Searching for a home requires more than attending open houses and scouring through listings. If you open a mortgage, lenders will usually require you to purchase home insurance before you can make the deal official. Even if you pay for the entire home in cash and choose to add a policy later, there could be downsides to waiting - the condition of the home itself can influence your rates, and you may end up wishing you had considered home insurance costs earlier. So before you go house hunting, explore these various factors that impact home insurance rates.
Characteristics of the House
How old your home is and the structure and materials it's made out of commonly impact your premium. The longer your home has been around, the more likely it is to run into issues and cost a lot to patch up, so insurance companies may charge you more for coverage. Whether your home is constructed with wood or brick also makes a difference in how insurance companies view the associated risk.
Where you plan on living impacts more than your everyday commute. An insurer is often going to check how far you live from a fire hydrant or fire station, for example. Living in a remote area where it could take a long time for a fire truck to reach you could cost you. Your neighborhood's crime levels could make an impact on premiums too. On the other hand, you may be able to get a premium reduction by equipping your home with alarms and security cameras. Making your home safer lowers the possibility of someone successfully breaking in, which can reassure insurance companies.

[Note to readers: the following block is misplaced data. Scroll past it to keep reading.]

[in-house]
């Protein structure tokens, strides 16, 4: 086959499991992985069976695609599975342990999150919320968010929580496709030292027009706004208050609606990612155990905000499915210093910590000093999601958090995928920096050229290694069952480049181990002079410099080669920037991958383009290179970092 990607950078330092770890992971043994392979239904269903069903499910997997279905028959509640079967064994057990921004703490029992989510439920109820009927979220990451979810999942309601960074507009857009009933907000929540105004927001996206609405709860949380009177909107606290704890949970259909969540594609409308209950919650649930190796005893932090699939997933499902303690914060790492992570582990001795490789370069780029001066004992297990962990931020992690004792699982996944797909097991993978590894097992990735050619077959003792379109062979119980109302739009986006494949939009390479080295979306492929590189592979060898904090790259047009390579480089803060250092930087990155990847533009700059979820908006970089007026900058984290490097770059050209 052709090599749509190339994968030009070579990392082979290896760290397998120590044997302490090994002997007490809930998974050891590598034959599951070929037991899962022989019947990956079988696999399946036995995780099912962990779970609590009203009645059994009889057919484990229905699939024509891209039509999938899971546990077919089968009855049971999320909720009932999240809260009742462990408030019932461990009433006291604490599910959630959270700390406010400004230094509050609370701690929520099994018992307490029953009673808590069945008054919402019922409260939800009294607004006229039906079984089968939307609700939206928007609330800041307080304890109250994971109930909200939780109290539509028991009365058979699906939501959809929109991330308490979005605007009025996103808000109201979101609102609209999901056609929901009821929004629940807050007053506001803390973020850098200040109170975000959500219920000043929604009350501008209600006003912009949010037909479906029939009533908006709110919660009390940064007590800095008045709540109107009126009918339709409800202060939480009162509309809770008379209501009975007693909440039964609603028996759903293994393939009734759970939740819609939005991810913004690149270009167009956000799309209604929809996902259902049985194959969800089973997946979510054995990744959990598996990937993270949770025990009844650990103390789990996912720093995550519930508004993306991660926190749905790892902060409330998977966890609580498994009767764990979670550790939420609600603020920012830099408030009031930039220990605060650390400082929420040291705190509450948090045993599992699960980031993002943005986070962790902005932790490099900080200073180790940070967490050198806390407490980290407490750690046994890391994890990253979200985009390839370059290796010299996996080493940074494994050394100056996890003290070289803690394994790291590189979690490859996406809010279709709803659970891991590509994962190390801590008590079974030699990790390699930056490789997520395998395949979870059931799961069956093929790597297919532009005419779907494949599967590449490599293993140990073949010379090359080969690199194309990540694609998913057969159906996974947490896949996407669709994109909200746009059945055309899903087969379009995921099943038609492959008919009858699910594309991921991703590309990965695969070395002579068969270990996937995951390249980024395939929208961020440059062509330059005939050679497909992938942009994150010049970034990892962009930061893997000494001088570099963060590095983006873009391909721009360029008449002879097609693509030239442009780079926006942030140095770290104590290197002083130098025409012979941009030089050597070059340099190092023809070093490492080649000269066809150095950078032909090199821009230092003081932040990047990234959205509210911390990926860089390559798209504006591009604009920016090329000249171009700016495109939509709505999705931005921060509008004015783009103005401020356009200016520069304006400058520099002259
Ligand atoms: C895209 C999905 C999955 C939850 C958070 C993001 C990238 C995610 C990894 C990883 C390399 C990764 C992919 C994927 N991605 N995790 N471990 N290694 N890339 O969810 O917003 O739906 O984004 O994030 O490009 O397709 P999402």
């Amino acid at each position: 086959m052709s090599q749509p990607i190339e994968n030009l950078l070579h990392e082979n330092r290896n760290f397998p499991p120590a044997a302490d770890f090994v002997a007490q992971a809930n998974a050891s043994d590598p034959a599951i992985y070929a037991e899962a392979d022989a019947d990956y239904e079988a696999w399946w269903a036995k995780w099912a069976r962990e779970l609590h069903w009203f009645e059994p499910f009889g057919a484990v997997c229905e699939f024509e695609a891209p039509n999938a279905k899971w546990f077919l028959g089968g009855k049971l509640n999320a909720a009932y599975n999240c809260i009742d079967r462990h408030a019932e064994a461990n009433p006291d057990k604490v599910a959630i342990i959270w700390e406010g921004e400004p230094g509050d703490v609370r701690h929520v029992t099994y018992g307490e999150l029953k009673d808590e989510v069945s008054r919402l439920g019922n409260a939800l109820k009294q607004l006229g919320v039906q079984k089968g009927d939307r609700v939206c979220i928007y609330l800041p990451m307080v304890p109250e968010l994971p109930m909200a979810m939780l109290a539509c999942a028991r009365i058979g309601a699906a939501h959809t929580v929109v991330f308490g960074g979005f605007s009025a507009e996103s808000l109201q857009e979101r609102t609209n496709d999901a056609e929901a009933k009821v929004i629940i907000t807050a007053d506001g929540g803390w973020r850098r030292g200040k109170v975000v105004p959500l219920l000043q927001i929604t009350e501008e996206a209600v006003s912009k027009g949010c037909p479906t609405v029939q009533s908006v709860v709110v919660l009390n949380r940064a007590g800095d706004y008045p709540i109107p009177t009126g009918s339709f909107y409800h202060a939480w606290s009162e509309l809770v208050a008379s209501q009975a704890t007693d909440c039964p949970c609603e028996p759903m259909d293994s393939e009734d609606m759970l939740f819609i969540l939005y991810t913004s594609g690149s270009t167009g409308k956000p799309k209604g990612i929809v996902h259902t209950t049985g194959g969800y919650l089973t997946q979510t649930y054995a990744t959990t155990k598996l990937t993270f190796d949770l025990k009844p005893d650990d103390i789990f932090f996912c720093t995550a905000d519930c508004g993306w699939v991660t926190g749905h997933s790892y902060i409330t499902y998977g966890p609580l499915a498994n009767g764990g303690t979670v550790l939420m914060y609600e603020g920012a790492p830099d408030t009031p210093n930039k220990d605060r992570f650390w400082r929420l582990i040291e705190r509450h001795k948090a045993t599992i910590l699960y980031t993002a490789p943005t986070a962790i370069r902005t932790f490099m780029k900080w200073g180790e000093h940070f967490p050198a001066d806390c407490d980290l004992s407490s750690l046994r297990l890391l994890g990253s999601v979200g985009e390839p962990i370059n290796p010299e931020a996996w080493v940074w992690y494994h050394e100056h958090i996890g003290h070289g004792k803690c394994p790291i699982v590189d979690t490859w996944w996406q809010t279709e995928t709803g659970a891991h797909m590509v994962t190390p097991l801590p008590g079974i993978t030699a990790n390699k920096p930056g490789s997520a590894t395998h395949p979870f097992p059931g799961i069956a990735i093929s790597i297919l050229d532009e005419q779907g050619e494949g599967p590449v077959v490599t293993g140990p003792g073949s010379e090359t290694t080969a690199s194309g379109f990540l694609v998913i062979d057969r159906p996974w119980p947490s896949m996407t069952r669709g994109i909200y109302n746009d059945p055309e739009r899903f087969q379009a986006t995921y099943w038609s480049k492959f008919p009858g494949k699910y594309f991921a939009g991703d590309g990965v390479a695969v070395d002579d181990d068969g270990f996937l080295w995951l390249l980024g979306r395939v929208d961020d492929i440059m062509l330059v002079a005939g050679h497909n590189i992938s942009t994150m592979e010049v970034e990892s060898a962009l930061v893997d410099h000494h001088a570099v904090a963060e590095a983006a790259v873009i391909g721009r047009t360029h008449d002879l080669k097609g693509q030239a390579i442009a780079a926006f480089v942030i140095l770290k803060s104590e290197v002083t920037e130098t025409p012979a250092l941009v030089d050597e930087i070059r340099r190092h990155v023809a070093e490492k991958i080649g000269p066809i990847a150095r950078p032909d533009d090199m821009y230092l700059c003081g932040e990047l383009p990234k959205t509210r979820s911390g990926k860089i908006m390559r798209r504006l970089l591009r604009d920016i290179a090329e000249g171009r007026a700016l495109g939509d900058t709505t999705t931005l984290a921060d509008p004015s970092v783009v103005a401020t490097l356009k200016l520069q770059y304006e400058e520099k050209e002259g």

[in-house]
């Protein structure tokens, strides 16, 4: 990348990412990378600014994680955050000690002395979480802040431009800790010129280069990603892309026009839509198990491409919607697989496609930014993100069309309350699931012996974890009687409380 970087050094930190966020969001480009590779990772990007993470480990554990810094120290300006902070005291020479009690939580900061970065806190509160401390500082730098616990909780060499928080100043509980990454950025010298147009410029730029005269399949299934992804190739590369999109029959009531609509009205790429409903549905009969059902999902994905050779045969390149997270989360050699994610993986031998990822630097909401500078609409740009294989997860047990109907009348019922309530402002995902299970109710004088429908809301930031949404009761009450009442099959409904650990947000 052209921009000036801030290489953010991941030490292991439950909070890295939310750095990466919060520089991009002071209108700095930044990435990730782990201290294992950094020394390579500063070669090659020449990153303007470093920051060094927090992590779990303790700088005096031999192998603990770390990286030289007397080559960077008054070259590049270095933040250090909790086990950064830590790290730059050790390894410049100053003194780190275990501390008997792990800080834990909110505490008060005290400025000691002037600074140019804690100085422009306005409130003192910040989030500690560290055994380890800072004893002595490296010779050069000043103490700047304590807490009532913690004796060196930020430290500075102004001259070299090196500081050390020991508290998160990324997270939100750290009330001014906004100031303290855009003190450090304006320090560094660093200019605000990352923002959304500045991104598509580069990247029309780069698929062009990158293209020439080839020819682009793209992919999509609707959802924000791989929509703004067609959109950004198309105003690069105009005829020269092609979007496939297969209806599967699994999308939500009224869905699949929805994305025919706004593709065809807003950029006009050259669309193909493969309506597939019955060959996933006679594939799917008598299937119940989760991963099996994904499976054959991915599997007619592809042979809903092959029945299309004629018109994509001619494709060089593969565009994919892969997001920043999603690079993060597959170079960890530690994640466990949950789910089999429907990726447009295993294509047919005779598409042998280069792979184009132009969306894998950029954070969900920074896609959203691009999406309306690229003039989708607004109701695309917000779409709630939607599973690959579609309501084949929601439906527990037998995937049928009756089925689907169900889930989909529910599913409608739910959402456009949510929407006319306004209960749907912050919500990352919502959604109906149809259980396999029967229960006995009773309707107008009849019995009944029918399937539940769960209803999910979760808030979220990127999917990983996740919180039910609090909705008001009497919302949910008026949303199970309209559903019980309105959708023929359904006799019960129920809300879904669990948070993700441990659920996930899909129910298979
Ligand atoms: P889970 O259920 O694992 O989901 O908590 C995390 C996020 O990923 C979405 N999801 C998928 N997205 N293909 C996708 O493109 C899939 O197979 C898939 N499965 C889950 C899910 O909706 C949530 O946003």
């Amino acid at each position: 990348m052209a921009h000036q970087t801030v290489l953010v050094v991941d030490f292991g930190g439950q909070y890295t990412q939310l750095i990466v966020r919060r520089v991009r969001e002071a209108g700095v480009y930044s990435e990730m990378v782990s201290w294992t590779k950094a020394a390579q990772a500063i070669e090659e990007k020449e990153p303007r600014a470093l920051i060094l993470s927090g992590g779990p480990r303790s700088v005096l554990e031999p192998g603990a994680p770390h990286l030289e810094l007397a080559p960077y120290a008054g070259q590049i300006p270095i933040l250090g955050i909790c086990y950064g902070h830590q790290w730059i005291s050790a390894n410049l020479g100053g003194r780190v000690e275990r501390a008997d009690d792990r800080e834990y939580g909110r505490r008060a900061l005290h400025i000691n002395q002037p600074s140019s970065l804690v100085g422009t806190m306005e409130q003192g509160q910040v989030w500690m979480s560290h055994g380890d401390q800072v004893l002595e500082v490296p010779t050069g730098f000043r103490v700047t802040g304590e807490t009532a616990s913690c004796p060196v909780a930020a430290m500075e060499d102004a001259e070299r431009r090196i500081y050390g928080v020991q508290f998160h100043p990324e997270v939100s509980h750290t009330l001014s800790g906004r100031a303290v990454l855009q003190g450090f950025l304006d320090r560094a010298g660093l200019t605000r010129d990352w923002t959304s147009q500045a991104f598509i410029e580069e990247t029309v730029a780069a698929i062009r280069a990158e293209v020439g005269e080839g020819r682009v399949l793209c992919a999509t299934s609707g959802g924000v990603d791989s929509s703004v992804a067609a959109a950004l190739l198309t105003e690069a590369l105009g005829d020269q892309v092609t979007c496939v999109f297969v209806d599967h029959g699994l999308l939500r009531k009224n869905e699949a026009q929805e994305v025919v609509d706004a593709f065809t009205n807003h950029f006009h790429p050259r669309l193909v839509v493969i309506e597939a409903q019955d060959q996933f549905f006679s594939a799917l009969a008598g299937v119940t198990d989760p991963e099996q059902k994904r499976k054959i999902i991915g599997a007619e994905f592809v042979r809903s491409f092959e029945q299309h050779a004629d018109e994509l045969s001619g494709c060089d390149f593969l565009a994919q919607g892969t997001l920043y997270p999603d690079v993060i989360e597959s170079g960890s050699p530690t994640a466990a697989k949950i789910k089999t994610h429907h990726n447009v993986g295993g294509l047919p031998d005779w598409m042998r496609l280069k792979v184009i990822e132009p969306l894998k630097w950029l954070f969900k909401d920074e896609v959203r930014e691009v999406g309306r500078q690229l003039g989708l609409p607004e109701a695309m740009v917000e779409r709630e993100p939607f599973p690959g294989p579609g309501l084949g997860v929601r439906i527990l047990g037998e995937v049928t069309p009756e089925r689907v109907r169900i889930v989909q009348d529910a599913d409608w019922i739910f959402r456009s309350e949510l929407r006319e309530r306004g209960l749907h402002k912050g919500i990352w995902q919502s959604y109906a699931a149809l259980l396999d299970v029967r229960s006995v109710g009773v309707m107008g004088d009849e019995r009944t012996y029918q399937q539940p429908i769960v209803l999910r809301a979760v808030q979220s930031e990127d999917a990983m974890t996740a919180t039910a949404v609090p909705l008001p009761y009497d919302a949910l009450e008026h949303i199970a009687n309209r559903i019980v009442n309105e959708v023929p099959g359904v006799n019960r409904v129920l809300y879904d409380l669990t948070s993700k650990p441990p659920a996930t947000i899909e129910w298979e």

If you've filed your share of insurance claims in the past, you might end up paying for that now. A thick claims history could indicate that you're more likely to file claims in the future. It suggests that you have a tendency to file claims for events that could've been prevented or damage that wasn't that serious. Your past behavior may depict you as an expensive risk, whether or not that's still currently true.
Insurance companies may also use a credit-based insurance score to help determine premiums. Like a credit score, your home insurance score is based on your credit report. Your payment history and credit utilization, amongst others, are major influencing factors. Unlike credit scores, though, this score is used by insurance companies to help predict insurance risk, not how likely you are to repay your debts. Insurance providers have found that irresponsible credit behavior is correlated with higher insurance risk. Not everyone agrees with this practice, however. A handful of states ban using credit-based insurance scores to determine home insurance premiums, so check with your state insurance department if you're concerned about your credit affecting your insurance rates.
Consider all of these factors when you're searching for a home and a home insurance policy. You might not be able to influence the rate that an insurer gives you, but you can control some of these factors.
Remember to check your credit report and make sure everything's in order, so that your home insurance score is based off of accurate information. Tracking your home insurance score on Credit Karma can also give you a big-picture look at how your financial actions influence your score over time.
Speaking of time, shopping around for a home insurance policy takes patience. But keep these factors in mind during your quest for a home, and you'll be on your way!
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